On November 2nd, 2021, the Jordan Center hosted Dr. Melissa Chakars, an associate professor and Chair of the Department of History at Saint Joseph’s University. Dr. Chakars research focuses on Eurasian history with a specialization and focus on the Mongolian peoples of Russia. Having published The Socialist Way of Life in Siberia: Transformation in Buryatia in 2014 and the co-edited volume Modernization, Nation-Building, and Television History in 2015, Dr. Chakars’ current research project is a history of Buddhism in the Russian Empire, Soviet Union, and modern Russian Federation. You can watch the recording of her talk here.
Dr. Chakars opened her presentation by noting that the scope of her current research project covers a long survey history, beginning in the 17th century and ending with more contemporary times in Russia. The people of Chakars’ research are the Buryats and Tuvans of Buryatia and Tuva, located in Siberia, and Kalmyks, located in Kalmykia of southern Russia. These ethnically based, territorial republics all hold significant historical ties to Buddhism. Charkars notes that the inclusion of Buddhism as “constituting an inseparable part of the historical heritage of Russia’s peoples” in the 1997 Law on Freedom of Conscious and Religious Associations was done with the Buryats, Tuvans, and Kalmyks in mind.
Chakars begins tracing the history of Buddhism amongst the previously mentioned peoples of Russia. The history of Buddhism’s influence can first be read about, Chakars notes, in the Kalmyk and Buryat chronicles which were recorded between 1690 and the early 20th century, which relied on oral history and written sources. While much of these historical records and chronicles were lost in the 1930s due to Soviet anti-religious laws, those surviving texts were kept in Soviet archives to be studied and translated by scholars.
Chakars describes these chronicles as primary sources whose “origin stories offer a beginning to how Buddhism came to the Kalmyks and Buryats, providing a shared history, naming specific and important people involved in the founding of Buddhism in Kalmykia and Buryatia.” In Kalmykia, educated Buddhist leader Zaya Pandita worked to negotiate with Russian officials as the Empire expanded. As Russian and Chinese influence grew stronger in the lands between the empires, Russia eventually issued a decree which incorporated the Kalmyks and their legal and territorial system into the Empire; thus Buddhism became a permanent fixture of Russia.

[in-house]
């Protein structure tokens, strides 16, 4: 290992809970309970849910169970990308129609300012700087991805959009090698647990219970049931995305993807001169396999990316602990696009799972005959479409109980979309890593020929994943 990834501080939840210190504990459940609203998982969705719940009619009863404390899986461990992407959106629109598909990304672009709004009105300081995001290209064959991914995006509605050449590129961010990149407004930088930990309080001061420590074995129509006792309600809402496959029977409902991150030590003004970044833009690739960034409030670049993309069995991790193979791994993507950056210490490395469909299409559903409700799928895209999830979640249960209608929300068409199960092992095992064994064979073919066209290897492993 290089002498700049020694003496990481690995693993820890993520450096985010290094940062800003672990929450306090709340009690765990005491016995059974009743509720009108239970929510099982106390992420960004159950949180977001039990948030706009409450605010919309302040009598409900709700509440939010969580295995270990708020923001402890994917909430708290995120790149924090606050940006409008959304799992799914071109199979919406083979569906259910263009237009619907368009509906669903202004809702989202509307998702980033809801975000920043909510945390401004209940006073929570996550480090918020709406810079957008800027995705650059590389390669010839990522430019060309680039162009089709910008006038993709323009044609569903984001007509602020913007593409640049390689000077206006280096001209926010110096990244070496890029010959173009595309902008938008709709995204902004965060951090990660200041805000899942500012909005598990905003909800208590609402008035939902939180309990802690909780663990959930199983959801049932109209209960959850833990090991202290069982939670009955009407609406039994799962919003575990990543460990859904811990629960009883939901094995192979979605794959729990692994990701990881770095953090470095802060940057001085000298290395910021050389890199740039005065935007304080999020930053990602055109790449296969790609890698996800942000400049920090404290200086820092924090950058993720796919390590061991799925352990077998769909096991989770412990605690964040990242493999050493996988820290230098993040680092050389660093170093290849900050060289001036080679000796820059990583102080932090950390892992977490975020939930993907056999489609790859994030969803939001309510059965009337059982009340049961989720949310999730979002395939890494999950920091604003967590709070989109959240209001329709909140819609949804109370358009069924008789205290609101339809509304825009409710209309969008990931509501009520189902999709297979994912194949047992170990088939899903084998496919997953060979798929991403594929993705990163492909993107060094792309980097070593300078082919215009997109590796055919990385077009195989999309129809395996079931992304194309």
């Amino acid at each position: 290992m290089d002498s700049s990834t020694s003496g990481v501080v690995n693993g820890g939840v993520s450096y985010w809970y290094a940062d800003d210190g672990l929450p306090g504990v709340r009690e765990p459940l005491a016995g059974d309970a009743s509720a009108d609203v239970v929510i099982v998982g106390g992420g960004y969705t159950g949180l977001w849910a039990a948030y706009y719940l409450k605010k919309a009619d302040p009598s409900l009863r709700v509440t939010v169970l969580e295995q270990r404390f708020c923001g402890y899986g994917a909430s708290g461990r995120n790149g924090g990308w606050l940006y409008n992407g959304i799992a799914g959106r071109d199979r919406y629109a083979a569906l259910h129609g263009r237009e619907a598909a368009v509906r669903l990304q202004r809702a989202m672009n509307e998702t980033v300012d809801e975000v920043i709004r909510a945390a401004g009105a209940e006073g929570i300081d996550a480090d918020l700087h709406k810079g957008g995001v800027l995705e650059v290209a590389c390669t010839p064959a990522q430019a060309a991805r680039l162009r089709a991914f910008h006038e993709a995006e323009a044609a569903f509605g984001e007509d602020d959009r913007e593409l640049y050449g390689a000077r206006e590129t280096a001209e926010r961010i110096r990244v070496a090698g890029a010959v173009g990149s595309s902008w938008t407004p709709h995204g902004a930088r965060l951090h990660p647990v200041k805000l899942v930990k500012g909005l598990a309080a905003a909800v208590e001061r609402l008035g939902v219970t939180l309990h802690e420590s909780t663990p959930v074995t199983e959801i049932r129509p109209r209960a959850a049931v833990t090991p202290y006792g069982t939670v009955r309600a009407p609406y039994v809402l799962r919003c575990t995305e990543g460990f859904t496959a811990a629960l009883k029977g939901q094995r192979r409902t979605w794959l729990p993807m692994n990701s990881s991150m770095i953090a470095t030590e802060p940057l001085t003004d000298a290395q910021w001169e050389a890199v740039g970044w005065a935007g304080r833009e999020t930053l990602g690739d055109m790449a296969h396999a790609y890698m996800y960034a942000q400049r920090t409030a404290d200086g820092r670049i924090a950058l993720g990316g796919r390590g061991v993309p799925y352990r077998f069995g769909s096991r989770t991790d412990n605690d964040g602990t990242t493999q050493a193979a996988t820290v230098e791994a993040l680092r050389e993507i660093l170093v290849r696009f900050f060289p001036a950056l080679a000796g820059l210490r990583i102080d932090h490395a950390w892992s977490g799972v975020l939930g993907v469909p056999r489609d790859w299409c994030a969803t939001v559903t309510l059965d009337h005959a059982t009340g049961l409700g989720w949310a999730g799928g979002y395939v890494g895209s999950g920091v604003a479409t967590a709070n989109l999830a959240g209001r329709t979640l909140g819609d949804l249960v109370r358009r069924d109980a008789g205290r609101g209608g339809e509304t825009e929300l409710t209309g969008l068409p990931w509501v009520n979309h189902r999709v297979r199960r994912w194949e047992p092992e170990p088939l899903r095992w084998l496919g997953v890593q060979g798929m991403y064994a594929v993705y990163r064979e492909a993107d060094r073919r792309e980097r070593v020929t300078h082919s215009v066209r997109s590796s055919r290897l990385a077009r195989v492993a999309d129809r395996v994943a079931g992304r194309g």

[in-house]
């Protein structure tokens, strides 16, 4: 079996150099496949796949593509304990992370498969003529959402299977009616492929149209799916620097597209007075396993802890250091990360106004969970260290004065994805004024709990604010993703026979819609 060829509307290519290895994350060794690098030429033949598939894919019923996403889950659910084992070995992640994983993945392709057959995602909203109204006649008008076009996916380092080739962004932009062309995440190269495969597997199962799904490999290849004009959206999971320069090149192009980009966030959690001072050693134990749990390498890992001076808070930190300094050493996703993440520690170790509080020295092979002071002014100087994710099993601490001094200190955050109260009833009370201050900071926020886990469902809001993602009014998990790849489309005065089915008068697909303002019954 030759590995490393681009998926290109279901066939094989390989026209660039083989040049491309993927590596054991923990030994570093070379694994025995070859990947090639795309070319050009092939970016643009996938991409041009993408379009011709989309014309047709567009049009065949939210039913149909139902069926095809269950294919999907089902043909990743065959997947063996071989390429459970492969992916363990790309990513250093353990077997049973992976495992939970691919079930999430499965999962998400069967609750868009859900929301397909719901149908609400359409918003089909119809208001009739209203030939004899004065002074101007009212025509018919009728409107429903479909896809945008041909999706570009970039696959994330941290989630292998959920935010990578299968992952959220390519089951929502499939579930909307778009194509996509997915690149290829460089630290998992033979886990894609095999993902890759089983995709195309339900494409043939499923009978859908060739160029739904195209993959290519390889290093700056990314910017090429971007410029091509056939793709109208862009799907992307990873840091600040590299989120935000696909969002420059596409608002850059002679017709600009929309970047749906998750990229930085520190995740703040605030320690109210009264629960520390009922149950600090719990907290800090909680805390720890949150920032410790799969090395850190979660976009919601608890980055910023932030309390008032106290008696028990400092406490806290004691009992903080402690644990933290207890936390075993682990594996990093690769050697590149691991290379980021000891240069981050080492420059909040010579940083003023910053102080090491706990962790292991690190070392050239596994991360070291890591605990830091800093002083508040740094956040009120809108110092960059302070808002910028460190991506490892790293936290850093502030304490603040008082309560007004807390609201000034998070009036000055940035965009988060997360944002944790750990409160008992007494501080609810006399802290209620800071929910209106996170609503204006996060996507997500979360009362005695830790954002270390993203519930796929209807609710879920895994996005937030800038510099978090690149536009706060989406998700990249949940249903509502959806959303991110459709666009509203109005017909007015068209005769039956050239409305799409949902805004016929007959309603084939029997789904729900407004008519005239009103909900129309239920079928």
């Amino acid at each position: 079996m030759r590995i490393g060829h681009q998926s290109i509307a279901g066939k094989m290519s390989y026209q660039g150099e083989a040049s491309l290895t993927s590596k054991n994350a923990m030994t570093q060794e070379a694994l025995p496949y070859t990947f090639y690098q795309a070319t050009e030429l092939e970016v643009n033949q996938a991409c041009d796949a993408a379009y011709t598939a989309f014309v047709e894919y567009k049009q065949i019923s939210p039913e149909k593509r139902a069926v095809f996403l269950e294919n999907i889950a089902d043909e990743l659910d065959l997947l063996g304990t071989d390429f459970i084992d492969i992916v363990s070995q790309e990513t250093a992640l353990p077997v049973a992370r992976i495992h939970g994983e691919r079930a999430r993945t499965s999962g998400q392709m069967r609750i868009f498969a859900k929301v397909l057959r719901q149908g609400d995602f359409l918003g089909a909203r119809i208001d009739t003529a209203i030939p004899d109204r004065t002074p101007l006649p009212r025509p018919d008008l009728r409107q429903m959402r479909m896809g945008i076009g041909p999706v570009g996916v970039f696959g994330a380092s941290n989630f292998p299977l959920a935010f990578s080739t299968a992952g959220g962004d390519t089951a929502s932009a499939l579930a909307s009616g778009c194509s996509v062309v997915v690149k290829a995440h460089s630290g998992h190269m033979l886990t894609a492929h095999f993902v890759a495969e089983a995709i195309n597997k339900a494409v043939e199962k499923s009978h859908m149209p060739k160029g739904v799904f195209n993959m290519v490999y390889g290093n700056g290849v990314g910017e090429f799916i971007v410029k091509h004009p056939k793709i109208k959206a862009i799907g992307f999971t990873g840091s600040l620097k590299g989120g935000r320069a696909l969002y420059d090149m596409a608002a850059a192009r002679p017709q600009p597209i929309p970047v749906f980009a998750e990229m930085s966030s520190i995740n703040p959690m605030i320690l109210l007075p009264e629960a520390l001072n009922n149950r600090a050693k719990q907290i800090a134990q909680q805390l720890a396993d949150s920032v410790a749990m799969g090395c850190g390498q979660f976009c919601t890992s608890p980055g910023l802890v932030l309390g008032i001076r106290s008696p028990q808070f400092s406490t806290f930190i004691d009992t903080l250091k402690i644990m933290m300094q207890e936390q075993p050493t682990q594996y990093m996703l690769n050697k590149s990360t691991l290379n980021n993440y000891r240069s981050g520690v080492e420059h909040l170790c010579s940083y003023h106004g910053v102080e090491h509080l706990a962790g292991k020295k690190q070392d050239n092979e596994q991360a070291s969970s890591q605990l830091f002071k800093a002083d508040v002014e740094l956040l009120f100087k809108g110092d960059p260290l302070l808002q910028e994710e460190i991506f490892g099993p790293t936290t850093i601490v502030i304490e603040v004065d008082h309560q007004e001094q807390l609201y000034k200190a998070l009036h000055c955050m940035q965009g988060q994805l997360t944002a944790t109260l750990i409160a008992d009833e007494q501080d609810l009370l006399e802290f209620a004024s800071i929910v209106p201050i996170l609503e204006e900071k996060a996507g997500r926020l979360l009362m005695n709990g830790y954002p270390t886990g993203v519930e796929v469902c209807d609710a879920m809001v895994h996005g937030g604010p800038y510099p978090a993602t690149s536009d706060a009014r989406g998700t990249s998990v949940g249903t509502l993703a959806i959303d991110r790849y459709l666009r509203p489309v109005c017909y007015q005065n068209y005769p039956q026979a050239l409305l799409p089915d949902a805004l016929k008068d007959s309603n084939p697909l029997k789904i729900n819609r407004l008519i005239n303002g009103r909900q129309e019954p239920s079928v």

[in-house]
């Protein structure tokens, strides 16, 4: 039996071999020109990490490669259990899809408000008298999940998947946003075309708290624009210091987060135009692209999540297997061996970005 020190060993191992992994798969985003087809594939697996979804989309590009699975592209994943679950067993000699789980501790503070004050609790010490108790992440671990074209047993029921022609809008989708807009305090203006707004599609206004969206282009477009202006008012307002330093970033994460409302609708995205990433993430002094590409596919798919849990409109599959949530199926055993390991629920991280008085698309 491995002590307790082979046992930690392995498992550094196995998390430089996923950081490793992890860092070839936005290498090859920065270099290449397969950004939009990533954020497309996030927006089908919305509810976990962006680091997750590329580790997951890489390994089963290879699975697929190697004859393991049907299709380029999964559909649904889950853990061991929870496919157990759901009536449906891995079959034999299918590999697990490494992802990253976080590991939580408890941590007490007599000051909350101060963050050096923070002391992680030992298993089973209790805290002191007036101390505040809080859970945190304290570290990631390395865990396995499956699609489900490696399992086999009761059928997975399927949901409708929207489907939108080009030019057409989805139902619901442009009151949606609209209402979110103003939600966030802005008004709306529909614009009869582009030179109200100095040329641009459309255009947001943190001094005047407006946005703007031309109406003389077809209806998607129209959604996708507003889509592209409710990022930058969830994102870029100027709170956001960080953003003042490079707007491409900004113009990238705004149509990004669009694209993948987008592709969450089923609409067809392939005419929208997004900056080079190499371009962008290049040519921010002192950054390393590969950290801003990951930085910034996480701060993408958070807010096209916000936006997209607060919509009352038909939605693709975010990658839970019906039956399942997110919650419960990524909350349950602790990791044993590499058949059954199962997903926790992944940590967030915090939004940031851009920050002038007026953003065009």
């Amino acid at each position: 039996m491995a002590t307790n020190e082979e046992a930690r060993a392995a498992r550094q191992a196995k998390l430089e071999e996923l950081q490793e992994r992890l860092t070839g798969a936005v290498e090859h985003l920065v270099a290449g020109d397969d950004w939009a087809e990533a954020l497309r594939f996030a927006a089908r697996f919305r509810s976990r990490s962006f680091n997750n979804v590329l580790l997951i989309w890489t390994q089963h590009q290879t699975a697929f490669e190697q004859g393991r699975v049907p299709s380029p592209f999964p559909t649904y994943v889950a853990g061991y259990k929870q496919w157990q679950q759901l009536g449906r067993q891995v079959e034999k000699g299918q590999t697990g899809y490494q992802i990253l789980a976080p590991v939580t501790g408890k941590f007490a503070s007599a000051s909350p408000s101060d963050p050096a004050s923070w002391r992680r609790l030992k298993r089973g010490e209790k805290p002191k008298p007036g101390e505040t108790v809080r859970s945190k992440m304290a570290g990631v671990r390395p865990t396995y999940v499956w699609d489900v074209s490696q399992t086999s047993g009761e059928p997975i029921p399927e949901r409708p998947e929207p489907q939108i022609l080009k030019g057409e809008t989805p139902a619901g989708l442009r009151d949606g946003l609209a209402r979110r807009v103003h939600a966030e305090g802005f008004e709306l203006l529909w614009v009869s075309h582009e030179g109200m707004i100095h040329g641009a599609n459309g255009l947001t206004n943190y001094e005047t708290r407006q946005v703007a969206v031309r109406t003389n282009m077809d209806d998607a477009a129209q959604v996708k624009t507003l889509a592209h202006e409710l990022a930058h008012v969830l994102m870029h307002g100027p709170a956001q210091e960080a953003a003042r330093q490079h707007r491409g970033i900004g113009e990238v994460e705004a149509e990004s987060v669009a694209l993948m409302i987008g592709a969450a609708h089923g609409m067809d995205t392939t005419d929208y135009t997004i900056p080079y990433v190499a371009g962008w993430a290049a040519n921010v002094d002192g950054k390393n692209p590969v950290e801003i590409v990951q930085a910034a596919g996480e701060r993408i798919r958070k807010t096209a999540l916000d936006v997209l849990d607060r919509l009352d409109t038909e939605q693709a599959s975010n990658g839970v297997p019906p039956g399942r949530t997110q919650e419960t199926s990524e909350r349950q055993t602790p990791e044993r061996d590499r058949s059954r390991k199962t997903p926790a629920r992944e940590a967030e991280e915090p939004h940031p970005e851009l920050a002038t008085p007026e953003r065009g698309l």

Similar to the Kalmyks, the Buryat’s also wrote chronicles which track the spread and influence of Buddhism amongst the Buryat people. These chronicles track the construction of Buhhdist monasteries built in important geographic locations. Just as the Kalmyk chronicles had the leader Zaya Pandita, the Buryat chronicles feature Zhimba Akhaldaev as an influential religious and political figure who navigated the increasing and distinct Russian power in Siberia.
The Tuvans were introduced to Buddhism much later than in Buryatia and Kalmykia. There are no Tuvan histories or chronicles like those of the Kalmyks or Buryats. Rather, European visitors to Tuva provide the early sources of information and history regarding the Tuvans and their relationship with Buddhism. Tuva has long historical connections with China, Mongolia, and Russia, though Mongolian influence resulted in the prominence of Buddhism amongst Tuvan people. European visitors noted the prominence of Buddhist monasteries as religious, commercial, and administrative hubs of the Tuvans. Thanks to Tuvan leader Buyan-Badyrgy, who requested that Tuva fall under Russian protection, Tuva became part of the Russian Empire in 1914. Noted in Buyan-Badyrgy’s request was the desire to continue practicing Buddhism and spreading its influence.
As the Soviet Union was formed and developed, there were around 150 Buddhist monasteries within its borders. However, during the 1930s, Joseph Stalin’s campaign to modernize the country and further it along the path of communism resulted in the oppression of Buddhism, amongst other religions. Over the course of this campaign, all Buddhist monasteries were closed and religious valuables destroyed, with only some items being preserved for museums. Only two monasteries were not destroyed, and were instead repurposed. Religious leaders and practitioners of Buddhism were deported and/or executed.
A resurgence of Buddhism has been noted in post-Soviet Russia. Building temples and monasteries, selecting important Buddhist leaders, and strengthening Buddhism in society all remain goals of modern Russian Buddhsits, according to Chakars. Chakars stresses the importance of Buddhist leaders’ relationship with President Putin as well, noting that the relationship between the two helps strengthen the resurgence of Buddhism in Russia.